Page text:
Changing the culture that leads to domestic violence.

If you need a quick exit, here is an escape button for you to use.


Practicing Positive Discipline for a Healthier Community

By:  Kelly McBride, Executive Director, DVN

Here at DVN, we talk often about healthy relationships, we educate high school students about what a healthy relationship looks like, and we discuss consent and warning signs of teen dating violence. In reality, healthy relationship education should begin much earlier. It needs to start at home with positive discipline.

In a 2014 study, 81 percent of parents stated that it was sometimes appropriate to spank a child. Yet spanking not only sends mixed messages to children, but it is also detrimental to their health and well being.

In a 50-year longitudinal study, it was found that spanking actually has the opposite effect on children that parents wish it to have. The more a child is spanked, the more likely they are to defy their parents, and to experience mental health problems and difficulties connecting with others later in life and can lead to aggression towards others, including a dating or life partner.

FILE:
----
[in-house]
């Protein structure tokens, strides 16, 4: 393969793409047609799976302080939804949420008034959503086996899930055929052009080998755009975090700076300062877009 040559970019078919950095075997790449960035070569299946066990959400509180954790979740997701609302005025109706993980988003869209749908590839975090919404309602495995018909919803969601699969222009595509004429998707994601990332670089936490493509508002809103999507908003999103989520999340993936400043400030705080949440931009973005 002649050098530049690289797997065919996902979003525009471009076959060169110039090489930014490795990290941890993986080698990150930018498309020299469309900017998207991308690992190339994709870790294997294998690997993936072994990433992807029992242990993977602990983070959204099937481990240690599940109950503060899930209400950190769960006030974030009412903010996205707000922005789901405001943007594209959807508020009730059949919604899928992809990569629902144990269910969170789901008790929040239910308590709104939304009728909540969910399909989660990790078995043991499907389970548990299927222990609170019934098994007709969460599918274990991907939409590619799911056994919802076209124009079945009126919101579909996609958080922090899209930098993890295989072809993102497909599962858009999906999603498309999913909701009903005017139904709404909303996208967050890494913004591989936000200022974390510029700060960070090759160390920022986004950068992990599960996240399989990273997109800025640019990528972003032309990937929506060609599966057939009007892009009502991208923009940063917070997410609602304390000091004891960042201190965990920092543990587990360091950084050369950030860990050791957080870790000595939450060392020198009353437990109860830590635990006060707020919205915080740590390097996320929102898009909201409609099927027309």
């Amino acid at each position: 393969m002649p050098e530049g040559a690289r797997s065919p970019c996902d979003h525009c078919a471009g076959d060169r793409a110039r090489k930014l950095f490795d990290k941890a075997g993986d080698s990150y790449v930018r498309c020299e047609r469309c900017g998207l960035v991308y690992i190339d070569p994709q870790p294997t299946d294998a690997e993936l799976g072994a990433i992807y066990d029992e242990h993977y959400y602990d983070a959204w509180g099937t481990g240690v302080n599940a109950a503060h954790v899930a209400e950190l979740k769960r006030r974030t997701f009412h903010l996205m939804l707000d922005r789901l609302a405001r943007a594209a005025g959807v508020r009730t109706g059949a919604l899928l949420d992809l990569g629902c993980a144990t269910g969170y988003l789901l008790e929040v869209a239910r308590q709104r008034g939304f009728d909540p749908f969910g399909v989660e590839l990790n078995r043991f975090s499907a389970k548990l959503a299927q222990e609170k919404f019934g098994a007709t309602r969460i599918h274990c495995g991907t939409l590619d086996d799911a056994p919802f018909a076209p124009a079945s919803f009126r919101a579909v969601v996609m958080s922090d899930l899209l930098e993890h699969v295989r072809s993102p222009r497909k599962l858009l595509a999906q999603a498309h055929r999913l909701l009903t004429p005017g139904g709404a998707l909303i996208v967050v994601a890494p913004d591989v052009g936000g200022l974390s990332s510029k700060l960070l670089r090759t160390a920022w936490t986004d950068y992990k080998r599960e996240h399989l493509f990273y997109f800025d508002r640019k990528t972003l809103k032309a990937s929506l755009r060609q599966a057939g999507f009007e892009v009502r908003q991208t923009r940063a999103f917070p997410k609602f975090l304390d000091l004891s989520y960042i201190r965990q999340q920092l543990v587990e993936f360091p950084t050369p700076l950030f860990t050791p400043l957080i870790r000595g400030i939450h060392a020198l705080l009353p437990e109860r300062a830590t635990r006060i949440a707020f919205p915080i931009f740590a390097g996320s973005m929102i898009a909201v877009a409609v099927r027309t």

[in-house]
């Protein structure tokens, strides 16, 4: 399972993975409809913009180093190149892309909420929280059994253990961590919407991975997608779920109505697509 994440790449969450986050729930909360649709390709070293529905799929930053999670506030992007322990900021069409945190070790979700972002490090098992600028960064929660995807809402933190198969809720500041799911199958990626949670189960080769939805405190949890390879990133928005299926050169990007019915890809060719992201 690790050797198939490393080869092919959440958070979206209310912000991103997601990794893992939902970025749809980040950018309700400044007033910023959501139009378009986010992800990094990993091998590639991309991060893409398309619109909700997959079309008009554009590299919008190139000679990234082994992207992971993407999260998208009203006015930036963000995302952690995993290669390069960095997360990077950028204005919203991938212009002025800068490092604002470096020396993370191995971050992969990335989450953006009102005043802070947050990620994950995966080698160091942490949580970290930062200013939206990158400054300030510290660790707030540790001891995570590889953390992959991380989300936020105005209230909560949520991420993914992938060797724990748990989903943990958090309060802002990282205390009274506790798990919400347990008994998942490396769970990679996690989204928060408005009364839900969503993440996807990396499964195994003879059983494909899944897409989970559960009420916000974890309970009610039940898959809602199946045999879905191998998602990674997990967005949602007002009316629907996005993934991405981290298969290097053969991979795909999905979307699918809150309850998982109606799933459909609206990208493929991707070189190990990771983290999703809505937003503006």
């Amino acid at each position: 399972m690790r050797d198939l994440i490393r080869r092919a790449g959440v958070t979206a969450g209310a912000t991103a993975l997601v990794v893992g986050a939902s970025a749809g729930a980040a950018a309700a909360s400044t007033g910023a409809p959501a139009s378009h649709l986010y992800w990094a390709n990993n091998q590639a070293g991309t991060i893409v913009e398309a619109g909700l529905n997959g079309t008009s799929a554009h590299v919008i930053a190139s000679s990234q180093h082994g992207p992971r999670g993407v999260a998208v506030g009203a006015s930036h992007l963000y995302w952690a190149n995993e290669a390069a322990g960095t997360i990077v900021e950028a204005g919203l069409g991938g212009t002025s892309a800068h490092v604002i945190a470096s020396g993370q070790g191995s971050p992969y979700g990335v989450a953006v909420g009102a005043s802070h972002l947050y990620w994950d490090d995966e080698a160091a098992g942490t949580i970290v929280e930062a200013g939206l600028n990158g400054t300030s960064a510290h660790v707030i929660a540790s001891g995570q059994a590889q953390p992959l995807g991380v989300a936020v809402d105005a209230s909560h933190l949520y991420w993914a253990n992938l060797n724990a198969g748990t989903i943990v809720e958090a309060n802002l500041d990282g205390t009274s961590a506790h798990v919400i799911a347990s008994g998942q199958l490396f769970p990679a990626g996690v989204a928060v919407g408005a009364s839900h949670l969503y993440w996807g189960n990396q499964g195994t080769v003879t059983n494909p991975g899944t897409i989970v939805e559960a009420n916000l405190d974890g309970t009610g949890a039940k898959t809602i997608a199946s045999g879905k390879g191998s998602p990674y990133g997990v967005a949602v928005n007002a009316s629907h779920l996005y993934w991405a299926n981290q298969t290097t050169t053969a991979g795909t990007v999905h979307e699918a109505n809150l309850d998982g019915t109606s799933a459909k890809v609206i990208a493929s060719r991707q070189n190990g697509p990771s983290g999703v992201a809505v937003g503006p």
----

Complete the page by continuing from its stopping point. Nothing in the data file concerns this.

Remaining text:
It’s hard to comprehend, to me, why spanking is such a hot button issue with parents. We teach our children not to hit their friends (and often times this is taught by smacking the young child’s hand – mixed messaging!). In society, it is unacceptable to hit another person or animal, yet we continue, as a nation, to hit our children.

Their tiny brains are growing, learning and adapting for the world around them. It is our job, as parents, trusted adults and caregivers, to help guide this growing brain into becoming a healthy, contributing member to society. We undo all of this when we hit our children.

I understand the frustrations of parenting – I have two kiddos myself. It is certainly much easier to swat them on the bottom when their behavior is unacceptable to us, rather than to take the time and explain to them why their behavior is unacceptable and how to correct it for the future. Yet, taking these extra few minutes will help form their little brains into being able to develop healthy, meaningful relationships in the future as well as protect them from adverse mental health consequences.

If you read the Facebook comments on articles around spanking, a large percentage of adults believe that a lack of spanking is what is leading to violence in our streets perpetrated by young people. But what if spanking actually causes or contributes to this behavior? Would you be more inclined to not spank your children?

Practicing positive discipline and attachment parenting is a more effective way to obtain the desired behavioral outcomes you wish to see from your child. Positive discipline and attachment parenting certainly take more time and effort on the parents. It may feel unnatural to you, especially if you were spanked as a child. However, shifting to this method of discipline will help create a happier, healthier community that will ultimately lead to less violence.